I asked to bring him back as your morphine intake was enough to take down a horse and you were only about 70 lbs. and fighting. The last night I made up a story about a Fr. McGuinness as Kevin was having a Guinness at the time. Next morning I was walking down the hall to the ladies’ room and a priest came up to me and said, “You must be Dee, I’m Fr. McGuinness,”

I kid you not, Mom. He did Last Rites and we all walked around your bed and said we love you. And my Jim said to you that he would take care of me. You said he was a sweetheart, Mom, at an earlier surgery, and he has been for many years.

Calling you is always on my mind, especially when I want recipe advice. Last year 12/25/14 I ordered a capon from South Dakota, that took four years to find and interview and blog for the ranch owners. This year, wherever we are living, I would like to re-create your prime rib, Yorkshire pudding dinner. I’m already making mincemeat tarts and berry trifle. It will be a challenge but Mom, I believe I’m up to it. With love from your eldest daughter, Dee

Childhood Taste Memories

My dear husband, with whom I’ve cared for 12 years now (married eleven next month) says I made him a food snob.

I was seven when I got the Betty Crocker Boys and Girls Cookbook out of the local library and amassed $ 31 cents of late fees. The library called my mother on the serious debt. I didn’t want to give it up, and did not have to do so because a new copy arrived for my 8th birthday two weeks later.

By then I already knew how to make a perfectly dry vodka martini, but had never sipped one. Dad liked his when he got home from work, though.

My tastes were plebean, but I remember a few favorite things from then. We always tried to make Mom and Dad breakfast in bed. We’d get the cinnamon rolls and orange rolls you unwrap and pop on the side of the counter, turn on the oven, bake and frost them. Of course they were in the dining room by then.

My younger sister and I were not allowed soda so I asked if I could add orange juice to ginger ale. Now, decades later I cut my OJ with sparkling mineral water and always keep a warm bottle of ginger ale in case my tummy is upset.

You’ll love this one. We were not allowed to have individually wrapped American cheese slices. Every few years I get a loaf of seeded rye bread and top it with individually wrapped American cheese. My bad, I did it today!

There are some old taste habits one never loses. At this point in my life, who cares who knows? My father and brother always liked the dry packaged soup mix that said it was “chicken noodle” but had no chicken in it, only salt. To each his/her own. Dee

Praise

I was praised for having a “good” blog by two fellow writers today, two people who are very important to me.

And I want to pass along this praise to another, the only grandparent I ever remembered, who died in 1984,  my maternal grandfather. Papa knew that we had a cliff less than 20′ from the front door when we were kids.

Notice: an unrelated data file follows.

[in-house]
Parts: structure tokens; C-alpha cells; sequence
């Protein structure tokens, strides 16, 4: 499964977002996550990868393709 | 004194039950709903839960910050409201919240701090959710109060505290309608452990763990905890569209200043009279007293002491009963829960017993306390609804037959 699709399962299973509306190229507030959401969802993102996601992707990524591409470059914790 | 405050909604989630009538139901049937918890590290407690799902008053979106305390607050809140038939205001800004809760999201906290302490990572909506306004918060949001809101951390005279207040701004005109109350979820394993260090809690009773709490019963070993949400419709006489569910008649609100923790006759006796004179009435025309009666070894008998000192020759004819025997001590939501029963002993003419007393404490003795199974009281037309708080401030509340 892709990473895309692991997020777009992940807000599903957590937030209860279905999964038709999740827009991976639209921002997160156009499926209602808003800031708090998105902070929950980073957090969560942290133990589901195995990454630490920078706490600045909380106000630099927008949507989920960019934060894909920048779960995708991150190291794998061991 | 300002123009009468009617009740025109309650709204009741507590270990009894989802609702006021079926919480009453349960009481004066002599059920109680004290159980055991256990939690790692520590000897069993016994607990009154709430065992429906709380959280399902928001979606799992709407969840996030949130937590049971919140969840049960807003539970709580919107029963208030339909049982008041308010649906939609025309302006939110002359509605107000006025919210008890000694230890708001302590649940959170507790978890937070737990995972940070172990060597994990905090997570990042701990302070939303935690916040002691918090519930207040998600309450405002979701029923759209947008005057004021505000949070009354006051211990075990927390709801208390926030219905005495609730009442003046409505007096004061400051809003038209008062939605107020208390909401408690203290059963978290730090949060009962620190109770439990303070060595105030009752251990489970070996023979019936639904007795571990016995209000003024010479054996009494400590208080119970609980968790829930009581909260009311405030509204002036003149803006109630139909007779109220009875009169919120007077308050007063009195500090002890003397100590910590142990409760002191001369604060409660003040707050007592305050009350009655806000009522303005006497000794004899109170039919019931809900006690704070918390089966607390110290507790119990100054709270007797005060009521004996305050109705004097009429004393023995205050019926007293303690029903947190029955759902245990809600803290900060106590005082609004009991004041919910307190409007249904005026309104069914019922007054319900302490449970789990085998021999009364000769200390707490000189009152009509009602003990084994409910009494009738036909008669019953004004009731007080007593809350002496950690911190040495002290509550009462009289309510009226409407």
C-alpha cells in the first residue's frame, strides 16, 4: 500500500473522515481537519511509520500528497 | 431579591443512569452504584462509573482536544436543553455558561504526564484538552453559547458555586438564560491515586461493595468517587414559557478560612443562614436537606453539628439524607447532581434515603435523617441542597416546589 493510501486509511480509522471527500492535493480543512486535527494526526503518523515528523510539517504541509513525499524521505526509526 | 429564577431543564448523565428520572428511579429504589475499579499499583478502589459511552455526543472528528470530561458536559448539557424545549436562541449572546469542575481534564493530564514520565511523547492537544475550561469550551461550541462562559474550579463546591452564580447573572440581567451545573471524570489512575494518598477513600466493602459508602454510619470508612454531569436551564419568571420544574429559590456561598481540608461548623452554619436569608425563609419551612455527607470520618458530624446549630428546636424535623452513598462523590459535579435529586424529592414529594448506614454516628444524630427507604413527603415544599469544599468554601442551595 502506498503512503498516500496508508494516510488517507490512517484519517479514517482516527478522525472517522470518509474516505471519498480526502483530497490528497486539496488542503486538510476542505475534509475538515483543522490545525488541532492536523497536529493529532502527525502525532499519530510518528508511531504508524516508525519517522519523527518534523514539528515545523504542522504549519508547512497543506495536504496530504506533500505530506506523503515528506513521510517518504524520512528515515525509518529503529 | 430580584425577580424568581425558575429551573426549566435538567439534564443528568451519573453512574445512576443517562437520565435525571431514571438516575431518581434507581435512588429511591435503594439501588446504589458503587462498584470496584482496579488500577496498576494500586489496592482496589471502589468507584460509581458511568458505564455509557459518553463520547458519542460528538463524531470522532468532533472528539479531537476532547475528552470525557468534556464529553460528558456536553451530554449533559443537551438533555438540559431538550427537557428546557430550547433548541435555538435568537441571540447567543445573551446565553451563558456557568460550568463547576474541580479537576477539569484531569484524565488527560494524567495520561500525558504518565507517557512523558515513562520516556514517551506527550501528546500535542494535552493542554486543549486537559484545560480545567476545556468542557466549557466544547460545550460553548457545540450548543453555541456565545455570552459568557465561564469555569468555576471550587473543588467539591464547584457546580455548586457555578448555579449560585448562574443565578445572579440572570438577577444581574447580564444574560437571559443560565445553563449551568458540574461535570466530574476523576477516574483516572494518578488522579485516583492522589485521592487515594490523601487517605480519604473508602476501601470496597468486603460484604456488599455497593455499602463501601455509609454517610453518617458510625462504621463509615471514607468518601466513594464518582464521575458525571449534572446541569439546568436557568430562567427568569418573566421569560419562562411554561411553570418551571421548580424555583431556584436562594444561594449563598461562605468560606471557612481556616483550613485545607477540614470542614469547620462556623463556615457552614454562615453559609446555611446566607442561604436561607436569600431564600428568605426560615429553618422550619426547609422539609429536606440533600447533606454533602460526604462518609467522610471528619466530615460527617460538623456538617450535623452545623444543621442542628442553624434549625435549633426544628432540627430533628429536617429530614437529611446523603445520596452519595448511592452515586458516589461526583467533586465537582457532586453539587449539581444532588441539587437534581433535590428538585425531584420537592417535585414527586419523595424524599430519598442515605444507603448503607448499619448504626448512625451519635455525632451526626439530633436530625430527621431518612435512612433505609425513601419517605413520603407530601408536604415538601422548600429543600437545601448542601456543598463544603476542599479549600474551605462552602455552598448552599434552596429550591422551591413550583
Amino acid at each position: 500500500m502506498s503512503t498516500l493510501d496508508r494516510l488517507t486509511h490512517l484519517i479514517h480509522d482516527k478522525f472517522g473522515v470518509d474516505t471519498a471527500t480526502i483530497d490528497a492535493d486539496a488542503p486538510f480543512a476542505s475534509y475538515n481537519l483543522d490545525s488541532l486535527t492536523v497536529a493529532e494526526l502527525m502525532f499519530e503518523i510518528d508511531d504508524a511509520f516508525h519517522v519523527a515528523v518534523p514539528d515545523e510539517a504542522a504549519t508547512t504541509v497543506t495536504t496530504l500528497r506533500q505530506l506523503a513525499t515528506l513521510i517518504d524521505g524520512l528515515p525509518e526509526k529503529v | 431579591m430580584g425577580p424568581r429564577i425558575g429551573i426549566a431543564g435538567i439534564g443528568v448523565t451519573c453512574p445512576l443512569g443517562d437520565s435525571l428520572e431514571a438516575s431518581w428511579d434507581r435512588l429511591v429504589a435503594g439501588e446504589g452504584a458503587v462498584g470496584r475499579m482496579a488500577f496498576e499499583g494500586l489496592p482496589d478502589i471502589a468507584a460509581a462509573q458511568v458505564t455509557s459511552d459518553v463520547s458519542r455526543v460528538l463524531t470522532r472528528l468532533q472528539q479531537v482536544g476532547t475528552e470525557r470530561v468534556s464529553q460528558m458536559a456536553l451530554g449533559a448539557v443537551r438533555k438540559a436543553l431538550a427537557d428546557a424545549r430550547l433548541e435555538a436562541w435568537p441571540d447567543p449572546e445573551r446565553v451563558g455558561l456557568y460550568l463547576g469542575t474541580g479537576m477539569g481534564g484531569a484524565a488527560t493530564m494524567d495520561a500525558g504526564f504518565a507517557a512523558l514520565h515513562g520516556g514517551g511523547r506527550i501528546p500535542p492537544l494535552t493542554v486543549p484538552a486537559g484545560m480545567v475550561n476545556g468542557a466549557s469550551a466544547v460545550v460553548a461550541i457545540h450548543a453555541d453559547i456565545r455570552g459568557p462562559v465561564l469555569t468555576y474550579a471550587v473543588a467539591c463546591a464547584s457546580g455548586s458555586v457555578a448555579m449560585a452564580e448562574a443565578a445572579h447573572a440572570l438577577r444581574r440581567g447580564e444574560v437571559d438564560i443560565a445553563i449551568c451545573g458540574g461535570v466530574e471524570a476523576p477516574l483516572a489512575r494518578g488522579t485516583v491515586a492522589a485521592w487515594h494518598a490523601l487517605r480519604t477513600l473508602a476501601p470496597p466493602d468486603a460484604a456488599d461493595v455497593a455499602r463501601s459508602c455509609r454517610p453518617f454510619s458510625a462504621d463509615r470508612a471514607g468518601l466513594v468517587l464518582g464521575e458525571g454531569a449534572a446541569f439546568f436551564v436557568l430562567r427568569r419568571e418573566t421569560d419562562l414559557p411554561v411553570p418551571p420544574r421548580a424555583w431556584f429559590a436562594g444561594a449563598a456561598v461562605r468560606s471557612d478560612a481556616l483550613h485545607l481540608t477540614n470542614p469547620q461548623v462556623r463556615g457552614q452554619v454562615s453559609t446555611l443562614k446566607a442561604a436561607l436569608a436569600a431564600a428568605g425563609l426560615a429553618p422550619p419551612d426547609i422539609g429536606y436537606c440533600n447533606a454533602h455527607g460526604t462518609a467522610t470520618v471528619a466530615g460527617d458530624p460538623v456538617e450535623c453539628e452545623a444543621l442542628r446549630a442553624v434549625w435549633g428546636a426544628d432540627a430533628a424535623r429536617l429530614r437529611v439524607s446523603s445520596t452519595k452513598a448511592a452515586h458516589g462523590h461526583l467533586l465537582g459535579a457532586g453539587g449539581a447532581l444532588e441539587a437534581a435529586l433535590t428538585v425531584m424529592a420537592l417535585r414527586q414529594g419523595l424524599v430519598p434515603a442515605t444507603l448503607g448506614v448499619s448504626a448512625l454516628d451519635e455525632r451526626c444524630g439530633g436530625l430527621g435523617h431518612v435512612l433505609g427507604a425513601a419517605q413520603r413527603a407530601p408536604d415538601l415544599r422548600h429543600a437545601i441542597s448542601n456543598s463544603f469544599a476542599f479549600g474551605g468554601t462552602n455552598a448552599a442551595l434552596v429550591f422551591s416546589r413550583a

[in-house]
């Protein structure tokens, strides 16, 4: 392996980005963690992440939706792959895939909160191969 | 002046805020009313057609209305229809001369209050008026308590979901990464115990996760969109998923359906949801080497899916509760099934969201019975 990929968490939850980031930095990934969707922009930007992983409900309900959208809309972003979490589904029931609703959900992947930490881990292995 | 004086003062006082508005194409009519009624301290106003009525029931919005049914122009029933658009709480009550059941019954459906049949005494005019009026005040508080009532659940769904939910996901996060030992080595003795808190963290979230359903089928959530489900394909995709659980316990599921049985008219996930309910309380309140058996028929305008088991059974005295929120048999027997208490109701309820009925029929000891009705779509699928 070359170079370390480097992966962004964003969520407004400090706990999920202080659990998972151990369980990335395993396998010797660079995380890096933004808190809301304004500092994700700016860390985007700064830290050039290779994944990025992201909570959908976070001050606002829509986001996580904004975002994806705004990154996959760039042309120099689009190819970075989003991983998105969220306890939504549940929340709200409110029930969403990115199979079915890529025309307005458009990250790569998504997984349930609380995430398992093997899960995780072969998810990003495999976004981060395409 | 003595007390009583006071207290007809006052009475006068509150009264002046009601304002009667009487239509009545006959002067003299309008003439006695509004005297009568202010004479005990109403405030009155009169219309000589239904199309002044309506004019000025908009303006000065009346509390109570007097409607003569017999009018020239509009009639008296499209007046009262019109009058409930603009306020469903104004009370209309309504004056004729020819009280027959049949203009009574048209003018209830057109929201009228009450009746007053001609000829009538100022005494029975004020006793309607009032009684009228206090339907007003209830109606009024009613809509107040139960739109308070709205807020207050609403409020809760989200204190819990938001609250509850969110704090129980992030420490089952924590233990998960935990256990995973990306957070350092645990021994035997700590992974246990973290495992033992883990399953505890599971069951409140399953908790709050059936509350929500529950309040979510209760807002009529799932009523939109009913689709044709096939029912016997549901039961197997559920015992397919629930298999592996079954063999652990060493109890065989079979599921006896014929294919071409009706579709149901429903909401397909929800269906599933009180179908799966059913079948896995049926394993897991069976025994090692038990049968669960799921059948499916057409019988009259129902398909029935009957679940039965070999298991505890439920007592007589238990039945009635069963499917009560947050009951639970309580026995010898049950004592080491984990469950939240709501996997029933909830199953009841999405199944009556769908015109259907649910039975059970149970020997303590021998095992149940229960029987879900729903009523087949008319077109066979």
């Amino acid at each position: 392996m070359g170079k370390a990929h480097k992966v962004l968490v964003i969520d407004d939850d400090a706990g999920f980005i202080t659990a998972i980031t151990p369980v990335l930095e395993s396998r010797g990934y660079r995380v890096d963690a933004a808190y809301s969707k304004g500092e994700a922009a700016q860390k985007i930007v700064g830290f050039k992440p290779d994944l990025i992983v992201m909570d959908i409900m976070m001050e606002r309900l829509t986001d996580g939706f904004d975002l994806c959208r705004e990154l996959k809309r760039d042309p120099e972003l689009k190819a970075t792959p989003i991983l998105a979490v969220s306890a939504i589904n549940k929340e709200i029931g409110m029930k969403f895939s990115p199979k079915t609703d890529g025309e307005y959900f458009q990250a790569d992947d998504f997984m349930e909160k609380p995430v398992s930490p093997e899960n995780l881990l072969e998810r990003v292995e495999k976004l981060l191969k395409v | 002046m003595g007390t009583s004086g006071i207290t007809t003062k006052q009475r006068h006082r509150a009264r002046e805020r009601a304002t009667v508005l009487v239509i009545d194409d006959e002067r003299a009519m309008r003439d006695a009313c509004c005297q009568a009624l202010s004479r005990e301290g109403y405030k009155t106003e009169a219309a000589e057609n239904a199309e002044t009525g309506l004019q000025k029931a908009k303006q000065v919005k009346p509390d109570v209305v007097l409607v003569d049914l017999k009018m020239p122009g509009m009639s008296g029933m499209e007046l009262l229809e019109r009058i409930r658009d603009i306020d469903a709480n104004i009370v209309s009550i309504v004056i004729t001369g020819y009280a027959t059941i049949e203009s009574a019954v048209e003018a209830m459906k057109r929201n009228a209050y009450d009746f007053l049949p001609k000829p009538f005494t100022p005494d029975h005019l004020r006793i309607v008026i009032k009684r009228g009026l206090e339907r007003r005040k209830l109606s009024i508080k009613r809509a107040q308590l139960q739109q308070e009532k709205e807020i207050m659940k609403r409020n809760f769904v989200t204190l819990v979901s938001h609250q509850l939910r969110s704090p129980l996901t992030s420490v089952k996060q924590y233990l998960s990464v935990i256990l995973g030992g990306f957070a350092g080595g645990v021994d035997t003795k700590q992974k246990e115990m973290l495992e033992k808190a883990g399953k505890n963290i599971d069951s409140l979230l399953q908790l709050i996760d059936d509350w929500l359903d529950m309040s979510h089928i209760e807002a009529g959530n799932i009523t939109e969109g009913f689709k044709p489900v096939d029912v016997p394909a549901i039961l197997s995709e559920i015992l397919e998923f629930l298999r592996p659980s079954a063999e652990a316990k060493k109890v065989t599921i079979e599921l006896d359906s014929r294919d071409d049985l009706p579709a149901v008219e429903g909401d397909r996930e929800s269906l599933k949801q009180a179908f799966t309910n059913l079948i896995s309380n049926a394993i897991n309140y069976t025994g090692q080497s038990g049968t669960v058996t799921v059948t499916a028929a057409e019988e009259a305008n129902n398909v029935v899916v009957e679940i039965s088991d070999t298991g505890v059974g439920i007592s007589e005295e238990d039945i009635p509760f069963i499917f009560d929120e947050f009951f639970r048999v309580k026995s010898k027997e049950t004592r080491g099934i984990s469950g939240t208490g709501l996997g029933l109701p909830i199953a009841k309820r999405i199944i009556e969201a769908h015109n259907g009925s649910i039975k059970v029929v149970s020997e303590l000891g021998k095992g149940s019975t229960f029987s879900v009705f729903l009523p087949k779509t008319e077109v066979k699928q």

The last thing my parents wanted was for us to go down the 150′ cliff using a rope. The boys next door used the rope by our house. We were forbidden from doing so for about six days after moving in.

But Papa spent several months a year with us and even with one leg, he scrambled down the 12 feet to the rope that went about 75 feet down. It was frayed and he was worried about our safety, knowing that we would only use the trail to pick wild strawberries and blueberries on our land.

He bought thick natural rope and tied it (he used to build bridges) so we would have hand-holds up and down. It went down about 100′ and we slid through the rest of it, the ground could at least hold ferns, down to the creek.

We used to call him the “Summer Santa” because he got us roller skates and other things, but this rope will forever be in my mind as I age because it meant freedom and trust and my ability to jump off a cliff and be OK.

The other part to this, which happened just a couple of months after my mother died, is that now friend Juni Fisher sang her Whippoorwill song for my husband’s grandma’s surprise party and I cried throughout. Her mother whistled to bring her home. Mine beeped the horn of the old station wagon they gave me as a college graduation present, three times meant get 150′ up here and wash up before dinner is on the table and your father gets home.

No matter what happens, it all comes down to the ones you love, family and friends. I always told clients to draw a series of concentric circles, and these are in the center and remain so for me, including my husband’s family, of course, they’ve been very good to us.

I don’t need to bungee jump or fly out of a plane, I jumped off a cliff and am still here 40 years later. When a challenge confronts us or we have to move for a job, I remember that time when my parents let me grow up, take risks and become a responsible adult. Oh, I won’t do the cliff thingie again, Dee

Cancer and Pain

http://www.nytimes.com/2011/10/04/health/policy/04medicare.html?partner=rss&emc=rss

The NY Times talks about Medicare fraud and doctor-shopping by senior citizens.  Much of that is because they are in pain and their doctors don’t know how to relieve that pain or refuse to acknowledge it.

We’re very lucky that my mother’s pain doctor ran the hospice across the street, so she knew she was in good hands when she decided to go to hospice.

Yes, I studied geriatrics a bit in college but most doctors think pain, especially espressed from a female patient, is invalid.  If women in pain talk about it and men in pain mask it, how is a doctor to know?